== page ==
The Fun That Was Peace Corps Guyana - Mark's Blog

Postings from just north of the equator. Let's see if training in CPR and First Aid prepares me to teach Health Education in a small, remote village in Guyana. I'm thinking... no. Read all about this ill advised decision! In addition, here is the required Peace Corps disclaimer: "The contents of this website are mine personally and do not reflect any position of the US government or the Peace Corps." So, please, don't confuse me with the White House Press Secretary.

Friday, September 08, 2006

The "Peaceful and Credible" Elections

Well, I survived the elections. Which, I must say, was surprisingly easy. Since 1992, every election has been followed by violence, mostly in Georgetown, but also in other parts of Guyana. So why should this one be different? Well, it was. There was pretty much no violence at all. Everyone seemed to be sitting on edge, waiting for something to happen. But nothing did. There seems to be two main reasons. First off, the PPP/C ruling party won in a "landslide" (as they say) victory of 54%. The main opposition party, the PNC-R, took in about 30% I think. In the past, they would have then claimed fraud, not accepted the results, and protests and riots would have ensued. Except this time, the PNC-R accepted the results. So there was no political calls to boycott the results, thereby giving cover for mischief and rioting. Secondly, it seems the people of Guyana did not care this time. Of those eligible to vote, only about 64% turned out, an all time low. There are some questions as to whether that number was low because people have moved to America but are still on the voter rolls (and you must be in country to vote). But even that could not account for the drop in turnout. So I think people just didn't care. And people who don't care are not about to start burning the capital.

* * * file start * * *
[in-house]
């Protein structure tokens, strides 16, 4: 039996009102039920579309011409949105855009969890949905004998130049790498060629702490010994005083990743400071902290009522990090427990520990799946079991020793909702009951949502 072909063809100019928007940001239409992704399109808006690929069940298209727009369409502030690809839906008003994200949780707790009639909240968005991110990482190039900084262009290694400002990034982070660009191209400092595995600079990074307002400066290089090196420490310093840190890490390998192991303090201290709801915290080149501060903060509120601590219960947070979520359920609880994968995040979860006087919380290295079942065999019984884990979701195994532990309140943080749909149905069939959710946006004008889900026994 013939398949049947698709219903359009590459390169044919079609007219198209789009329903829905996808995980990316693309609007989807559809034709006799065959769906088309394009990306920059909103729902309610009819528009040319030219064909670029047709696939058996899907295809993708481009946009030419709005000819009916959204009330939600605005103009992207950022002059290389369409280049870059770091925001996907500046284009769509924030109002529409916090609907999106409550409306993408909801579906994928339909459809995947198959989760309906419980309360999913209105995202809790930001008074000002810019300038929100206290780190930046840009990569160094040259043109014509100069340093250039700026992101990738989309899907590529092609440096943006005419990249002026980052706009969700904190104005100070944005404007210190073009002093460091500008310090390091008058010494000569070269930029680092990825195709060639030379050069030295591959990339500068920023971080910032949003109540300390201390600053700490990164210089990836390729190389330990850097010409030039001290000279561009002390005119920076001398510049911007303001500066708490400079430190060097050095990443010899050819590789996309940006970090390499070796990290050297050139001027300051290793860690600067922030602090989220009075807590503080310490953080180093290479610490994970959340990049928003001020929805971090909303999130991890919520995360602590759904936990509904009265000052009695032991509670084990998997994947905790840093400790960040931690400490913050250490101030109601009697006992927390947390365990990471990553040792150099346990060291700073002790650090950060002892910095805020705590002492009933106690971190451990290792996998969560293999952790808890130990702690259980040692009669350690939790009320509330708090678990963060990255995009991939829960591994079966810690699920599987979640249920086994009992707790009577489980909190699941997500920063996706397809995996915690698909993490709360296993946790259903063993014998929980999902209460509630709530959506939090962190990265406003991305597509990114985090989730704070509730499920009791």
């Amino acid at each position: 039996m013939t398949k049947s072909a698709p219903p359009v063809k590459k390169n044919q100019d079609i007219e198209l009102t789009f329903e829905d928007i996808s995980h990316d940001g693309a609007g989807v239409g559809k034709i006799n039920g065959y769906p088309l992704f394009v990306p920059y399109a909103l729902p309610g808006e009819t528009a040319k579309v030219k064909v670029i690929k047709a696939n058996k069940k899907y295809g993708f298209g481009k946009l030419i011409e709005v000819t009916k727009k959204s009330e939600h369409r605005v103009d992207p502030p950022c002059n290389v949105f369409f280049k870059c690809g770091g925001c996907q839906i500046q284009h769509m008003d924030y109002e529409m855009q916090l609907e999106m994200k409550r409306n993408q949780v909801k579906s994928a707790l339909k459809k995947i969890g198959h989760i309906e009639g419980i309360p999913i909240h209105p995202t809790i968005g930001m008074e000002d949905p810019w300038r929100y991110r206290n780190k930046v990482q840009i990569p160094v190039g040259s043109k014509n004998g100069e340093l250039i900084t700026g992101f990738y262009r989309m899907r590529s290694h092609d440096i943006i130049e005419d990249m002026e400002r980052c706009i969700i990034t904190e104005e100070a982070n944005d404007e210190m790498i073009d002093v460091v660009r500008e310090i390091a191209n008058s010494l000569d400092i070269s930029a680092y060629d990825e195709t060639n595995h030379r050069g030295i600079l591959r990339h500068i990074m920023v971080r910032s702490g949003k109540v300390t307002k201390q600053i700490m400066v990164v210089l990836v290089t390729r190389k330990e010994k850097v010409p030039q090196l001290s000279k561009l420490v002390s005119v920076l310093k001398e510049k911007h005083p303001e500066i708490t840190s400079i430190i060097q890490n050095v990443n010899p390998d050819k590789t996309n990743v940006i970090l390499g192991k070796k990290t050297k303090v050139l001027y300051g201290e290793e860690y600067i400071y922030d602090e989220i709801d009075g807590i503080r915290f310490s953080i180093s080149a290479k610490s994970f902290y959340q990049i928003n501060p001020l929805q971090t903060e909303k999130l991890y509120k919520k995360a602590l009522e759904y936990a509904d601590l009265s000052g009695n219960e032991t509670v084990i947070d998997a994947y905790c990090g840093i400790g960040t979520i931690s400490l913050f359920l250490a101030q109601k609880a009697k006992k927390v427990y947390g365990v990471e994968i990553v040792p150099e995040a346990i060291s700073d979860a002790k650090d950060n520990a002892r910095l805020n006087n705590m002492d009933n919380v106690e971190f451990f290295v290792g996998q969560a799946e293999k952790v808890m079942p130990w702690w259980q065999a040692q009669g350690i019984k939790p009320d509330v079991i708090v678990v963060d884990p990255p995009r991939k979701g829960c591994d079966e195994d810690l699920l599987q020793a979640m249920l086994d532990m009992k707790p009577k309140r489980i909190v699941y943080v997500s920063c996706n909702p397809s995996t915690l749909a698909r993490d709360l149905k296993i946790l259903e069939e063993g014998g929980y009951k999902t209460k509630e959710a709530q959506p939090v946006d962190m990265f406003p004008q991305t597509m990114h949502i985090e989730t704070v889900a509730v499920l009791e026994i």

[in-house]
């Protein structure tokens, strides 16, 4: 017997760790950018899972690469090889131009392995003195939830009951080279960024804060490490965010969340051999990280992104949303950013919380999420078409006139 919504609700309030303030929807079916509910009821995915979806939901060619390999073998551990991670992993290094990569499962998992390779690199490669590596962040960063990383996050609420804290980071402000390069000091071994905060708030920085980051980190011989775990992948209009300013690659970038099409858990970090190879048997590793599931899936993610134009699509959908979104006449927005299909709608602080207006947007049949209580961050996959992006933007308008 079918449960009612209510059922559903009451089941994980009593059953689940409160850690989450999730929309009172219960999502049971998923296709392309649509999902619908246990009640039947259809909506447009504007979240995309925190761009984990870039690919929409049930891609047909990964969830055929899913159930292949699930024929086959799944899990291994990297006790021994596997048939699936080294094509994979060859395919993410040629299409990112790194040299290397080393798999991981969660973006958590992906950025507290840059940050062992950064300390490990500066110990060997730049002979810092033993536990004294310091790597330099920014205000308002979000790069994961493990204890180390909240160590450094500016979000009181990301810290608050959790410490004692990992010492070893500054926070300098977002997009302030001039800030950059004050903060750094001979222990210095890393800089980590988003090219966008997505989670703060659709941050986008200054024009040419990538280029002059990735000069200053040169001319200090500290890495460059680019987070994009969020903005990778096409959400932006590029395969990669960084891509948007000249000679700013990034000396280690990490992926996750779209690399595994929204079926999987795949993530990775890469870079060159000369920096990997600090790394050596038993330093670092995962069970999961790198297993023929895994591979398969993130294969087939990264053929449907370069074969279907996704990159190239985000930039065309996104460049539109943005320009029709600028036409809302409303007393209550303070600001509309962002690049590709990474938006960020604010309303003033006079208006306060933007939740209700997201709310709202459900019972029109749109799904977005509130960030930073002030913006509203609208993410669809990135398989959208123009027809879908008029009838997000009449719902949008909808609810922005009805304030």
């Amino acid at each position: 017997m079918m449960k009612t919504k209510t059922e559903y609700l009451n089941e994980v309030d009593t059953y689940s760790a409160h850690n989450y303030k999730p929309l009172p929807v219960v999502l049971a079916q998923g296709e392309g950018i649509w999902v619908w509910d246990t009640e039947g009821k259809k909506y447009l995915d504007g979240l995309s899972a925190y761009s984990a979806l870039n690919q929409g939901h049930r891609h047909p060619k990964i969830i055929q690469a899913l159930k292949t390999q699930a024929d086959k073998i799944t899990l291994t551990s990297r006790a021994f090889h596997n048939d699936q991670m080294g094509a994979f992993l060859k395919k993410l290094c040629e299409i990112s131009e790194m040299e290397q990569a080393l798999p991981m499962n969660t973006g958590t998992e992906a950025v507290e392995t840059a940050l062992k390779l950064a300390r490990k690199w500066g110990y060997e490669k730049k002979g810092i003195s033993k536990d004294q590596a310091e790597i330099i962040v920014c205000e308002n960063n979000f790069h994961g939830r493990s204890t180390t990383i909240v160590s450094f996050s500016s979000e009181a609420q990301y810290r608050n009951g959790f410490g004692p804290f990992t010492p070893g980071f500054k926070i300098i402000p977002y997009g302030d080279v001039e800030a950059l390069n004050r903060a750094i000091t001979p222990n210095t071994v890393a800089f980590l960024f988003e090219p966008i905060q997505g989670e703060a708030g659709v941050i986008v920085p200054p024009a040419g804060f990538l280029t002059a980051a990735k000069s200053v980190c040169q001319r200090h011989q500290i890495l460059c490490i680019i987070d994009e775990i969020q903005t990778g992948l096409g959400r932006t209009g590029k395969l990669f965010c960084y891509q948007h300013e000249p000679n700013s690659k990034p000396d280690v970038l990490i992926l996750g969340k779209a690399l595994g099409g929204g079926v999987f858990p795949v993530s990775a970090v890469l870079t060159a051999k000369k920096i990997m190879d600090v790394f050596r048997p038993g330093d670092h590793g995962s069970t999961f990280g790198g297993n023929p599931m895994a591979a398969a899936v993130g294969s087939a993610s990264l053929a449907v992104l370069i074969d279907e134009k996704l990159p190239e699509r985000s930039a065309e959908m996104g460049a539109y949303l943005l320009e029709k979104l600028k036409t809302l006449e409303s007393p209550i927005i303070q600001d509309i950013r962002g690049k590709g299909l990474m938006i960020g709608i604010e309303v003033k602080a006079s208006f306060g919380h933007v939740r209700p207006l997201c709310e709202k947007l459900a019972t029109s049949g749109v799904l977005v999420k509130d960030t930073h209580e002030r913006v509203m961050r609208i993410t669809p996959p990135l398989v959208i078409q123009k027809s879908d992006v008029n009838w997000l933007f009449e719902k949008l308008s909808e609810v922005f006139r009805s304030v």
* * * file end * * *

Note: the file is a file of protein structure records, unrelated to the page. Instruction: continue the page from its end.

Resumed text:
So the elections were safe. As the state television station keeps telling us, they were "peaceful and credible." So that's nice. And all our worrying about getting evacuated to America or wherever was unfounded. So life is back to normal here. I'll write more when I get a chance. I hope everyone is well!

3 Comments:

At 1:32 AM, Blogger LadyRedgrave in Guyana said...

Let me just say that I too had been on edge during the period before the results where made offical. As a first time voter I wondered if my vote would really make a difference or mean anything. After giving it alot of thought I figured that this was my first opportunity to have a say in the direction I want my country to be headed towards. You don't want to know just how much I jumped all over the people around me who said they wheren't going to vote. In the end if you don't vote then you shouldn't complain.
Sadly people just didn't care as much. In my yard which has three families only my mum and I voted and as for the family next door only the father voted, the other three adults didn't.
Uncertainty still hangs over us as a people, Elections where Peaceful and Credible but all the old feelings and beliefs still lay in wait to be aroused. I hope that someday, before we destroy our country, we will figure out what is really wrong and fix it.

 
At 11:26 PM, Blogger Susabellester said...

Happy Birthday, my darlin pal. I hope today was wonderful. Yes? I look forward to reading about the make-shift way o celebrating... By the by, I went to a Rockies game last week and wondered: would Mark, deprived of the nation's game for so many months, would he be interested in attending this one?
Happy Birthday, dude. Lots of love from here-

 
At 1:06 AM, Blogger LadyRedgrave in Guyana said...

There is a saying that goes "Easy snake does bite". I think this applies to the current school yard fight going on in Guyana. I wonder where that Headmistress is?

 

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